When many authors pen "ambitious" novels, they overstuff their books with infinitesimal details about arcane subjects that they've recently become expert in. Whether ticking off the contents of a vagabond magician's bag of tricks, or painting tableaux of whaling boat mess halls, some are so eager to show off their savant-y knowledge that readers have to wonder if the writer learned anything in the course of his research that didn't make the book's final edit.

Richard Price, on the other hand, betrays his cellular familiarity with the Lower East Side in Lush Life, his riveting eighth novel, without once sounding like he's broken a sweat. Price is the ultimate New York tour guide, possessed with nuanced understandings of Manhattan's street corners, dialects, police procedures, immigrant sweatshops, and racial tensions, all of which are employed, flourish-free, in Lush Life.

The story orbits a late-night murder: After a night of drinking, writer-turned-restaurant-manager Eric Cash trudges home with two acquaintances. When one is gunned down, Eric claims they were mugged, but two "eyewits" tell the cops he's lying. Price doesn't keep the truth from his readers, but instead explores the personal, criminal, and racial fallout from the conflicting versions of events.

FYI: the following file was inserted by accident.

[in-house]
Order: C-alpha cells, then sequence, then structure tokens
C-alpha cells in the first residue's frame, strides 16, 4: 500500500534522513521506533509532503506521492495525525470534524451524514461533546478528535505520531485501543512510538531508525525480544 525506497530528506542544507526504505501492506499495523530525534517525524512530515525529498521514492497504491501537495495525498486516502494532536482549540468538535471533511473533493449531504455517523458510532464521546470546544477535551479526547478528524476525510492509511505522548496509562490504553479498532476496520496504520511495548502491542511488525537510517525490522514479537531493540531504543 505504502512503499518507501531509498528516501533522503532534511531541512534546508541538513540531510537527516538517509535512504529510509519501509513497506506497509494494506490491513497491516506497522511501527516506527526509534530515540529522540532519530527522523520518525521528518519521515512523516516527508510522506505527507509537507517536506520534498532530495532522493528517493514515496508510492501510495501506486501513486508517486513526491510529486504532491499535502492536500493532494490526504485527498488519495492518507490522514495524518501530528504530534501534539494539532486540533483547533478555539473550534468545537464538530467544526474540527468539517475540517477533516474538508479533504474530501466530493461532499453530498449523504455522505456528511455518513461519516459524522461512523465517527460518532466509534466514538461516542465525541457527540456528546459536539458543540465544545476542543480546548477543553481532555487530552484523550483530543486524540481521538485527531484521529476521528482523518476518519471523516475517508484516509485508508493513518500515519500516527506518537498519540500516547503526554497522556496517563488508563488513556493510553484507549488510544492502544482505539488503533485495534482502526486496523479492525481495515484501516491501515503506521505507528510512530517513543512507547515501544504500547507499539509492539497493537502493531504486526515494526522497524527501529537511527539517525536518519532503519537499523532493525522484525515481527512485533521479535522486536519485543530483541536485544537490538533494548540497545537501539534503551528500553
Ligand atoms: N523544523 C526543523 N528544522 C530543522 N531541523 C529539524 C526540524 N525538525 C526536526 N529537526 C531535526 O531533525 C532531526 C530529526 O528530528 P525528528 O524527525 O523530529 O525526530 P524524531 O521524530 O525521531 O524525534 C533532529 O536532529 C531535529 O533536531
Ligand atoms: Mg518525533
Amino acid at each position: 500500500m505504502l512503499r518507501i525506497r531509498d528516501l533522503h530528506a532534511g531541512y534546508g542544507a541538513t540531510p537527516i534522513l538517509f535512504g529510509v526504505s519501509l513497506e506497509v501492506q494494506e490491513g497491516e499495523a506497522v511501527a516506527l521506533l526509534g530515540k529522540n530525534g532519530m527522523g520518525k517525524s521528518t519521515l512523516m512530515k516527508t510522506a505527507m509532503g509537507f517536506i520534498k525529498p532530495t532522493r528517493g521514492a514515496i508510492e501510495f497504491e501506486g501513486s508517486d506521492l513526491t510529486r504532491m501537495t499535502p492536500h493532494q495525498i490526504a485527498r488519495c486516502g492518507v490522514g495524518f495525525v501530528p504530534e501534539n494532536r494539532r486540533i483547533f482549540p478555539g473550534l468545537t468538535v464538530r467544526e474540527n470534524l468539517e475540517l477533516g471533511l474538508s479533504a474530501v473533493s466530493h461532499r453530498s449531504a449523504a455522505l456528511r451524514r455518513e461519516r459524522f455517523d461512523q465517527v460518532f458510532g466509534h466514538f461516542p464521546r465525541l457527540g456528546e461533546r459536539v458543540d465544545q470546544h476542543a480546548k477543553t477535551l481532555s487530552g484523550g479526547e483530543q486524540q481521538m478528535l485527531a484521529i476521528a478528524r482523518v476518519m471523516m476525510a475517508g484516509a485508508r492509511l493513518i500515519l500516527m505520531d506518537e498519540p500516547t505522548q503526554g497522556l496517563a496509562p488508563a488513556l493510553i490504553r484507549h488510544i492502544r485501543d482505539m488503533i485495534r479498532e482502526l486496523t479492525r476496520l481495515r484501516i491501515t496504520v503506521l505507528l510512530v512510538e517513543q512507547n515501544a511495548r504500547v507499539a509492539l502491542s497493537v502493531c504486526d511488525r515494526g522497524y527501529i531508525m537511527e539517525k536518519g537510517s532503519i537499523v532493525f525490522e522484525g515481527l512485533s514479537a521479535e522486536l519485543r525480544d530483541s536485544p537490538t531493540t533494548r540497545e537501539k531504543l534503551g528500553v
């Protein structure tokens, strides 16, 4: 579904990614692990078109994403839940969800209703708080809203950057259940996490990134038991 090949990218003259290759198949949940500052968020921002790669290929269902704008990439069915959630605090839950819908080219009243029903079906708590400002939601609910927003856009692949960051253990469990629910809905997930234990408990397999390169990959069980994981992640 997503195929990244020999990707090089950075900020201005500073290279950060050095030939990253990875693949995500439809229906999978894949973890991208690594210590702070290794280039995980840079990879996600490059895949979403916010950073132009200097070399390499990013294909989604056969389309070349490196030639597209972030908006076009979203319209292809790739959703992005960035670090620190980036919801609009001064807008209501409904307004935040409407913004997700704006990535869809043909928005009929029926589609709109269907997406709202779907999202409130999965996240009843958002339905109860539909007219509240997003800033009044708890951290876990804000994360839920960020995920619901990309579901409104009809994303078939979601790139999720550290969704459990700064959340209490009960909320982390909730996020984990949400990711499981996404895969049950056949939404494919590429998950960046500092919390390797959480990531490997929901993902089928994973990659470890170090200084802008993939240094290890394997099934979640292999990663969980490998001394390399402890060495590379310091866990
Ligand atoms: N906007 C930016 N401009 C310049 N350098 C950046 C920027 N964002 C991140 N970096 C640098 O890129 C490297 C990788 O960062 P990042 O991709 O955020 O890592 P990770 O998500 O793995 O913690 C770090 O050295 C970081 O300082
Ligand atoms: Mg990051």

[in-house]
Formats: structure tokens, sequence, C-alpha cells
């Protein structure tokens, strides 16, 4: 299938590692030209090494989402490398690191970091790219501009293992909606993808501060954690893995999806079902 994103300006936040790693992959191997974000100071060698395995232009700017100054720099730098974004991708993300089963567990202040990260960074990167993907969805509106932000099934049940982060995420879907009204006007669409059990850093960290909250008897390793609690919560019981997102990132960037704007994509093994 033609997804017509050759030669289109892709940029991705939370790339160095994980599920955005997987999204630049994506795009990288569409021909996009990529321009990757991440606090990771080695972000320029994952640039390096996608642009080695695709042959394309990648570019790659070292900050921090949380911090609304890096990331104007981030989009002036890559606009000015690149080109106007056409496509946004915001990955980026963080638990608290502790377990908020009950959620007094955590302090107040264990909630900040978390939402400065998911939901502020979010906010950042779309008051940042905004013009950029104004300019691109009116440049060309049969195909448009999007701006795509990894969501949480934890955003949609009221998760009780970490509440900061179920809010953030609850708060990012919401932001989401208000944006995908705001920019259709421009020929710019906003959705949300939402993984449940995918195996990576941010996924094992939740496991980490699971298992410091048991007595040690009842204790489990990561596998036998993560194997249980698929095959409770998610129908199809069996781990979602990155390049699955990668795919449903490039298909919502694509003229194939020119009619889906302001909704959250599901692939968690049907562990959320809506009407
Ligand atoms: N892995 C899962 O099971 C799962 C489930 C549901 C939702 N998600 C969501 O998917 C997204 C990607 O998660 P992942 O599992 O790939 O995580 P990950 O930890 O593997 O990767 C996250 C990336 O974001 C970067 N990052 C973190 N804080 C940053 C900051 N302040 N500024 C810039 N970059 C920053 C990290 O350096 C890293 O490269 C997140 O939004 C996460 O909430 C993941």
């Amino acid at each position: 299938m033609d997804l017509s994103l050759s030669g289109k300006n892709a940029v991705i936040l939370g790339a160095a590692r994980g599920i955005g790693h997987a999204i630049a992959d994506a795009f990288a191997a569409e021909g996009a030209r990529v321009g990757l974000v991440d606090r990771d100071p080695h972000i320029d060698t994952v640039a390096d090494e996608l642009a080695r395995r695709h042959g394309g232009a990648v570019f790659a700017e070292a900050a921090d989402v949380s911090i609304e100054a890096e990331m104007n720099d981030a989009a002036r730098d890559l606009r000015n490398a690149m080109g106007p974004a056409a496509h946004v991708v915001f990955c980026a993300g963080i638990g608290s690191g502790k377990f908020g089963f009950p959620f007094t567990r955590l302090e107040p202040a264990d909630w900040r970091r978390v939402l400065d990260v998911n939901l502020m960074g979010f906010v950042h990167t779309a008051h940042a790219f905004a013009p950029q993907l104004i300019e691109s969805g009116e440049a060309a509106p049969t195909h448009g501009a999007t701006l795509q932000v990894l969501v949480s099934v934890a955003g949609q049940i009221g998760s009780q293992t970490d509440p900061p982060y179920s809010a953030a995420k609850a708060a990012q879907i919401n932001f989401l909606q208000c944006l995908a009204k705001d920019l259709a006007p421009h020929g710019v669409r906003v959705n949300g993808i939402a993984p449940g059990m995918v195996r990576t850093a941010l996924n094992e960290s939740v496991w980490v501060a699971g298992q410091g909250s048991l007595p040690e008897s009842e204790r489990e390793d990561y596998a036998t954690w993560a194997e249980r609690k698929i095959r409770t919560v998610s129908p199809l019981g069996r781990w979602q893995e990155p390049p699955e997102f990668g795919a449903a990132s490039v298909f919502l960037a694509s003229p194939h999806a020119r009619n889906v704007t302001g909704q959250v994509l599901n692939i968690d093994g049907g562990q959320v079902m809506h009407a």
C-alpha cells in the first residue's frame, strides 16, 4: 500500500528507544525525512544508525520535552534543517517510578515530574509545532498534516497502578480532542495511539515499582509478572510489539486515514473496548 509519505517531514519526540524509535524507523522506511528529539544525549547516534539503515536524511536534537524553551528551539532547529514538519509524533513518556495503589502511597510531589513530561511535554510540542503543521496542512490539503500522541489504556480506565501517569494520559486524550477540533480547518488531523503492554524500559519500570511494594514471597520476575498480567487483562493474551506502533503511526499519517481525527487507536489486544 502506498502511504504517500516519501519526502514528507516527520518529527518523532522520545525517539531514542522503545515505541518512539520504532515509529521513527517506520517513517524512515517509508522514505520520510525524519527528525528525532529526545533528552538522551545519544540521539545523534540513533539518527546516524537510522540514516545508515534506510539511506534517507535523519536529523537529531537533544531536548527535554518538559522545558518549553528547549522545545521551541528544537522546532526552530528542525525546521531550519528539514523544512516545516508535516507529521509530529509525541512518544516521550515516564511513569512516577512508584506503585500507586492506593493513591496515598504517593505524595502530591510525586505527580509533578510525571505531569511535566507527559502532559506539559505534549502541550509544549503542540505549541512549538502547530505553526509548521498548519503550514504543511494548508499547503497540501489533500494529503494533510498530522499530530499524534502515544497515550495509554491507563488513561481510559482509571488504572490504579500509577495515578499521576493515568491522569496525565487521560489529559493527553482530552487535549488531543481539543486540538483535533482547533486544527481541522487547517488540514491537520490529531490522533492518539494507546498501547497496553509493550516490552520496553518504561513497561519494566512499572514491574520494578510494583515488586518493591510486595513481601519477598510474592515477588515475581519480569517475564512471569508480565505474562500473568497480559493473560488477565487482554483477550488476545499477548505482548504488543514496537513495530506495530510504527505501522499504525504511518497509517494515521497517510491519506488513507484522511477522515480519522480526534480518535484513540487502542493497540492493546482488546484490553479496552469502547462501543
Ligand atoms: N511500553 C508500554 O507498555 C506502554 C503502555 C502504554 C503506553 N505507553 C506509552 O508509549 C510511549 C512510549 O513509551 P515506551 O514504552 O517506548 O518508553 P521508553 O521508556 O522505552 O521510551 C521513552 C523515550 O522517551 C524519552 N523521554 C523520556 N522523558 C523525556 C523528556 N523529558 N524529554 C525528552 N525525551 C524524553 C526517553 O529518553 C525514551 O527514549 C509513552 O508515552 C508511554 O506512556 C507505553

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Price was a writer for The Wire, and fans of HBO's gritty, operatic crime show will love this book. Price's fluent grasp of police procedure is devastating. Lush Life's strongest moment comes right after the murder: Price devotes 30 pages to the activities of one patch of sidewalk as Detective Matty Clark tries to get a handle on the ensuing chaos. Without leaving the block, Price details a microcosm of gut instincts, lies, and social complexity within the touchy Lower East Side. Price follows this with 80 pages on Detective Clark's first sleepless 24 hours on the case, and the prose is as pounding and rich as anything you can imagine.

The last novel that kept me reading under the covers so late into the night was Cormac McCarthy's No Country for Old Men. Both falling under the cloak of pulpy genre writing, each is written with a mastery of craft and sharpened philosophical inquiry, matched only by the breathtaking intensity of protagonists trapped in a tightening vice.